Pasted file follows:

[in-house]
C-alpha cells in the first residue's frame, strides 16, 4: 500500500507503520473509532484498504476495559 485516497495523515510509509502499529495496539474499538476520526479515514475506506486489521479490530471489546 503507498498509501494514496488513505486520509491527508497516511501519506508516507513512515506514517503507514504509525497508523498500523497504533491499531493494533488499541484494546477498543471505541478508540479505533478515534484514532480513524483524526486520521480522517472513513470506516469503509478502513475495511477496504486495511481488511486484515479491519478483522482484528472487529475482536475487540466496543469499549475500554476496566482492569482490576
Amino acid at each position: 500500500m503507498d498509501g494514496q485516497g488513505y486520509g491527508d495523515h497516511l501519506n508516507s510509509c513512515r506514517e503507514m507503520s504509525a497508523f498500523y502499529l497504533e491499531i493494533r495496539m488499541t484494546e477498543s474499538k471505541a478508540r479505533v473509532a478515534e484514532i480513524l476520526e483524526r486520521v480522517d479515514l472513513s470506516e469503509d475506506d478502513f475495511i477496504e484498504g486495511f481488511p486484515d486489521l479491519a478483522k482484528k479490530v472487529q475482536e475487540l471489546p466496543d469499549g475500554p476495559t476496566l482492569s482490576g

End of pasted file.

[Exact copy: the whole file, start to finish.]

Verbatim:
[in-house]
C-alpha cells in the first residue's frame, strides 16, 4: 500500500507503520473509532484498504476495559 485516497495523515510509509502499529495496539474499538476520526479515514475506506486489521479490530471489546 503507498498509501494514496488513505486520509491527508497516511501519506508516507513512515506514517503507514504509525497508523498500523497504533491499531493494533488499541484494546477498543471505541478508540479505533478515534484514532480513524483524526486520521480522517472513513470506516469503509478502513475495511477496504486495511481488511486484515479491519478483522482484528472487529475482536475487540466496543469499549475500554476496566482492569482490576
Amino acid at each position: 500500500m503507498d498509501g494514496q485516497g488513505y486520509g491527508d495523515h497516511l501519506n508516507s510509509c513512515r506514517e503507514m507503520s504509525a497508523f498500523y502499529l497504533e491499531i493494533r495496539m488499541t484494546e477498543s474499538k471505541a478508540r479505533v473509532a478515534e484514532i480513524l476520526e483524526r486520521v480522517d479515514l472513513s470506516e469503509d475506506d478502513f475495511i477496504e484498504g486495511f481488511p486484515d486489521l479491519a478483522k482484528k479490530v472487529q475482536e475487540l471489546p466496543d469499549g475500554p476495559t476496566l482492569s482490576g